Nigerian officials defended its response to the kidnapping of more than 300 schoolgirls by the Boko Haram terror group despite details of a second mass abduction emerging. President Goodluck Jonathan has been under fire over accusations the government initially ignored the abduction of the girls.
The Nigerian schoolgirls have been the focal point of a massive international social media campaign, #bringbackourgirls created to demand their safe return.
“The President and the government (are) not taking this as easy as people all over the world think,” Doyin Okupe, a spokesman for Jonathan told CNN.
“We’ve done a lot — but we are not talking about it. We’re not Americans. We’re not showing people, you know, but it does not mean that we are not doing something.”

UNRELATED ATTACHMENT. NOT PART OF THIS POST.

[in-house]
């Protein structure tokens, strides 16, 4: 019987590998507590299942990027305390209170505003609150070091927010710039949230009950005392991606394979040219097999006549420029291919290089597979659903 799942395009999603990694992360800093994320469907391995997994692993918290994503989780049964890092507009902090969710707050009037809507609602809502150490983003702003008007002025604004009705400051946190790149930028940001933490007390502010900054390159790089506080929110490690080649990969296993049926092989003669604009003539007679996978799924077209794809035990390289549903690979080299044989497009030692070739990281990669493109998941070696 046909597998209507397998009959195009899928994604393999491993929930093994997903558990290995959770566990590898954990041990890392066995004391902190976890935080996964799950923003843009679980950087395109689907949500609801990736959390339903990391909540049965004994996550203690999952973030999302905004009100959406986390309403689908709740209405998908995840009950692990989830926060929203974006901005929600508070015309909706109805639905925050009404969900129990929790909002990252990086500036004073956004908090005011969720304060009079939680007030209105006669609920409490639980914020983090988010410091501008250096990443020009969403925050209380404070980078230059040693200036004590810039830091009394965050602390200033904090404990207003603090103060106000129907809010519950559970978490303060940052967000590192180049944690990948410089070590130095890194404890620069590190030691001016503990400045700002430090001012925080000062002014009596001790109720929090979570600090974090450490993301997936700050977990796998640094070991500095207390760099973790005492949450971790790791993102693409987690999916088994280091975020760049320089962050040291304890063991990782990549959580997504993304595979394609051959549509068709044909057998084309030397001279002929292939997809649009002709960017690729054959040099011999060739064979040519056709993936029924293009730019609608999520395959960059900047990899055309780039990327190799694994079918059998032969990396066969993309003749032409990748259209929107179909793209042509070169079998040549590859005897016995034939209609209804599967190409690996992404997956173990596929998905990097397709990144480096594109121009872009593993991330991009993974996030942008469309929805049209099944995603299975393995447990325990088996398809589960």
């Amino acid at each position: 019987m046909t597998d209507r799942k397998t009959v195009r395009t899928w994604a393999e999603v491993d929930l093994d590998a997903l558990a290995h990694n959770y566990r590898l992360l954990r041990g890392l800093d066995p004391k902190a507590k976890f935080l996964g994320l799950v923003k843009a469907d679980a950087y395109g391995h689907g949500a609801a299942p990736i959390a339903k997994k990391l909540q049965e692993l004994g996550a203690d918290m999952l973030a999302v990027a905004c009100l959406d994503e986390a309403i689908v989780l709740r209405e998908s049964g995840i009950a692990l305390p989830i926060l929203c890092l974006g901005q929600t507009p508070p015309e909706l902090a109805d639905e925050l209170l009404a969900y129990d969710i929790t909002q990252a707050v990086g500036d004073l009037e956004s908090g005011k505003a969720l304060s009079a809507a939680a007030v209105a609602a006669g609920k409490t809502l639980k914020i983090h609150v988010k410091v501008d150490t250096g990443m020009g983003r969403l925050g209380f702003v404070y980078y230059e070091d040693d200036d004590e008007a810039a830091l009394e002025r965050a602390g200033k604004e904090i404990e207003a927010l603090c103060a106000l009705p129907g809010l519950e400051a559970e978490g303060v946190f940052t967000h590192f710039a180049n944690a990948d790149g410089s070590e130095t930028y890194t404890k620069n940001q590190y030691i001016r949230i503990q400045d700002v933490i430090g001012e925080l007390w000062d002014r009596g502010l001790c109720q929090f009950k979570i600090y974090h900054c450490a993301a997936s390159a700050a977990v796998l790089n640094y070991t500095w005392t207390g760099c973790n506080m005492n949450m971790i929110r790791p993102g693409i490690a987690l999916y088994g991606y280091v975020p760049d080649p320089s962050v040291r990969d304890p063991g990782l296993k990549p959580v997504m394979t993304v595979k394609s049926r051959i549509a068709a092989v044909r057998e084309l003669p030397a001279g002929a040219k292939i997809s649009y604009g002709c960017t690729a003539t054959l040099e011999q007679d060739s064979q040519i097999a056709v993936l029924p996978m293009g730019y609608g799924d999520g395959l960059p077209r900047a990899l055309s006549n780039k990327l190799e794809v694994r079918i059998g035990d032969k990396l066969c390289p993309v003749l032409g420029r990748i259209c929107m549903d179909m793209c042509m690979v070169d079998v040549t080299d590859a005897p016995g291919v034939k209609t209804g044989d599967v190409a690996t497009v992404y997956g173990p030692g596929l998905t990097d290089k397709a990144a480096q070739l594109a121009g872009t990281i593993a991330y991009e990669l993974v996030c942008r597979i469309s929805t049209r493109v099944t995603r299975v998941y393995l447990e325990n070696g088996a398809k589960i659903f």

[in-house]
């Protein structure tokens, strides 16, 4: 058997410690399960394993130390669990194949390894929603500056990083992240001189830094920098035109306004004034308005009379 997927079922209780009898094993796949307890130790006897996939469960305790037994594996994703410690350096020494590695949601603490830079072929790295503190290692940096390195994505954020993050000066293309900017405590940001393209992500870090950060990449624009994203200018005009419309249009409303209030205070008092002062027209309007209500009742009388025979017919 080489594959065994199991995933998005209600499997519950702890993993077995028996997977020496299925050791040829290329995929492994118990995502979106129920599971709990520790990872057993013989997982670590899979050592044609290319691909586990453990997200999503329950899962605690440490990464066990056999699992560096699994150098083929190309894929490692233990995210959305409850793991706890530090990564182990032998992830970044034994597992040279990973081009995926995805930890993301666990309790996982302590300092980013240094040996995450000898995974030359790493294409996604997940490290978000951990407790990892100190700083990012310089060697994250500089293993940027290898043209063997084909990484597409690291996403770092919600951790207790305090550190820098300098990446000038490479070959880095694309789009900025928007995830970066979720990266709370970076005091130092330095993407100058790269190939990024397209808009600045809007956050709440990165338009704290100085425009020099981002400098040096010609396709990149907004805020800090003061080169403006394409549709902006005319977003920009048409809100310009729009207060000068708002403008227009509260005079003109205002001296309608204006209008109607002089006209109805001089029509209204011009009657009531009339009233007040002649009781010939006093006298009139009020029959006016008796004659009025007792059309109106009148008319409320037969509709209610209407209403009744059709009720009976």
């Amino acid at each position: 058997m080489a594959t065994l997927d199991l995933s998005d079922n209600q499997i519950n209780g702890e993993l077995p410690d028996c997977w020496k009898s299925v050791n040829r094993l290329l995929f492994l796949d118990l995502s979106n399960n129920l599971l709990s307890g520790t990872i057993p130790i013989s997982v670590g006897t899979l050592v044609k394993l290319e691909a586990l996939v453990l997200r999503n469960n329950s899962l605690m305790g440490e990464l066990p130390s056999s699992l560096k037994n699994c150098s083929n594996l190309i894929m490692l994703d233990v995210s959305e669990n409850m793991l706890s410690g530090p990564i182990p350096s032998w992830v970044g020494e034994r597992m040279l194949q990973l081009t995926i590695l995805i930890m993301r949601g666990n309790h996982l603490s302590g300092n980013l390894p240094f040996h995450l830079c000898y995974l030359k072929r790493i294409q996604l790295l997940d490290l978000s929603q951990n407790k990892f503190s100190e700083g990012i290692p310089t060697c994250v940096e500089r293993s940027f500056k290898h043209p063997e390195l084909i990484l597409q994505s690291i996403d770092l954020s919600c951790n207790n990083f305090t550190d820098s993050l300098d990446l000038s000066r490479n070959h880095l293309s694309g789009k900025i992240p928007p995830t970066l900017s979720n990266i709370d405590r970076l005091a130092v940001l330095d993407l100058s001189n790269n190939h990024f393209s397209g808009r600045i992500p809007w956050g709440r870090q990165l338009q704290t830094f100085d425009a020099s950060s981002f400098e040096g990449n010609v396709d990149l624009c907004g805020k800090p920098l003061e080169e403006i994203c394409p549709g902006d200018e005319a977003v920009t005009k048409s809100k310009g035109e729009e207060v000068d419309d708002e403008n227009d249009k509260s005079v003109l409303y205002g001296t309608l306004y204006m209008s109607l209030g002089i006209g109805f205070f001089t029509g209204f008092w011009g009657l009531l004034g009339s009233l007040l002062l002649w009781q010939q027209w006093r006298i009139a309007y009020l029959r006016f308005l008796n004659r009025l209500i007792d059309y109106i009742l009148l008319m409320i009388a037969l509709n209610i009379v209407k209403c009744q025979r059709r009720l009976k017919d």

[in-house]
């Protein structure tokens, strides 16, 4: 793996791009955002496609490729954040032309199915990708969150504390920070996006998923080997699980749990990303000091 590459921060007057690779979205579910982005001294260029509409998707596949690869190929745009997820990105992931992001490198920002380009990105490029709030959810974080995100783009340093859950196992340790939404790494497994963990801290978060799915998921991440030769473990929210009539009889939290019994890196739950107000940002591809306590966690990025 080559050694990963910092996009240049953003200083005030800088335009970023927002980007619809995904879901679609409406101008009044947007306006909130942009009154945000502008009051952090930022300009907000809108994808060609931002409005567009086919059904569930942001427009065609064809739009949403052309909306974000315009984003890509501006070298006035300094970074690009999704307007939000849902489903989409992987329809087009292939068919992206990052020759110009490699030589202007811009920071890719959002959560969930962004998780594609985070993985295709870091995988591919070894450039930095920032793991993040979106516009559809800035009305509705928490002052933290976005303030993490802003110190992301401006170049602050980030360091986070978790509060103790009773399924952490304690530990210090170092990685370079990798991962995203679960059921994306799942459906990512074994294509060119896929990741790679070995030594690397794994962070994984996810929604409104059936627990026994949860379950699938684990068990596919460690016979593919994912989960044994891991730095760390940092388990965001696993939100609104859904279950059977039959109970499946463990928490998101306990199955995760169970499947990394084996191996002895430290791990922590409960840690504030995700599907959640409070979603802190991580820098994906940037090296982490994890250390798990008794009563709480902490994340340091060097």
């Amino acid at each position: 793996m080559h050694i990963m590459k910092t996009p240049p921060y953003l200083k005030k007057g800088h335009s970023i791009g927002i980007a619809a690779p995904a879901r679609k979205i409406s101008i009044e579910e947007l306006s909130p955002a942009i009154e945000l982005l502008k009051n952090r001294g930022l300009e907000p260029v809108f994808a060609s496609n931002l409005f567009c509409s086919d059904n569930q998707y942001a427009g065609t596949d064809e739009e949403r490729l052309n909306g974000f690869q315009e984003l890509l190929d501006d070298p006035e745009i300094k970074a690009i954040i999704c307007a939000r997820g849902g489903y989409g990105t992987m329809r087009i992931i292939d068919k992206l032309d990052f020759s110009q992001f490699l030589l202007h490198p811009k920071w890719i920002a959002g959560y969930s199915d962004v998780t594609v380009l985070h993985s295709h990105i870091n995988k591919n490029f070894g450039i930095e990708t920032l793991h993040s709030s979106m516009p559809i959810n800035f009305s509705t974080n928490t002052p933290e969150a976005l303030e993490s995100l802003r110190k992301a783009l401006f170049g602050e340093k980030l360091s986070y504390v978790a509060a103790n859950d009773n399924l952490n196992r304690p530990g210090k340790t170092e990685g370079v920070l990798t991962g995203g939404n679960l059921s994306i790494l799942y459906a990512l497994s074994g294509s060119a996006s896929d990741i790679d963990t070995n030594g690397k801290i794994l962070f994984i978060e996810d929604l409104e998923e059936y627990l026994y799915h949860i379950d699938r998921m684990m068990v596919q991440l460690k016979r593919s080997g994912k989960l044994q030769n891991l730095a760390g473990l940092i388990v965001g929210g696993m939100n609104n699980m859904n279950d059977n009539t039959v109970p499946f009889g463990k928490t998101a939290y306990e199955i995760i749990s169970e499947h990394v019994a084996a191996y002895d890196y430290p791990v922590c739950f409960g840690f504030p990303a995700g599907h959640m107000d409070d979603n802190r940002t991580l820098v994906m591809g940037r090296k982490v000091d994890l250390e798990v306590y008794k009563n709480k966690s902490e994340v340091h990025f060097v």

In detailing the government’s response, two special battalions have been devoted to the search for the missing girls, Okupe said. That includes 250 locations that have been searched by helicopters and airplanes.
It was unclear whether these were additional troops being dispatched or were forces already in place. More troops, he said, are also on the way.
But a father of two of the schoolgirls taken told CNN there has been no sign of the military in the days and weeks following the abduction. He accused the government of toying with parents of the missing girls, “treating them as fools.”
“Had there been these military men who went into the bush to rescue our daughters, we would have seen them,” said the father, who declined to be identified for fear of reprisals by the government and the terror group. “…We have never seen any military man there.”
276 schoolgirls remain missing, 53 have narrowly escaped. Reports confirm the deaths of two of the girls due to snakebite, and many are believed to be in neighboring Chad and Cameroon.
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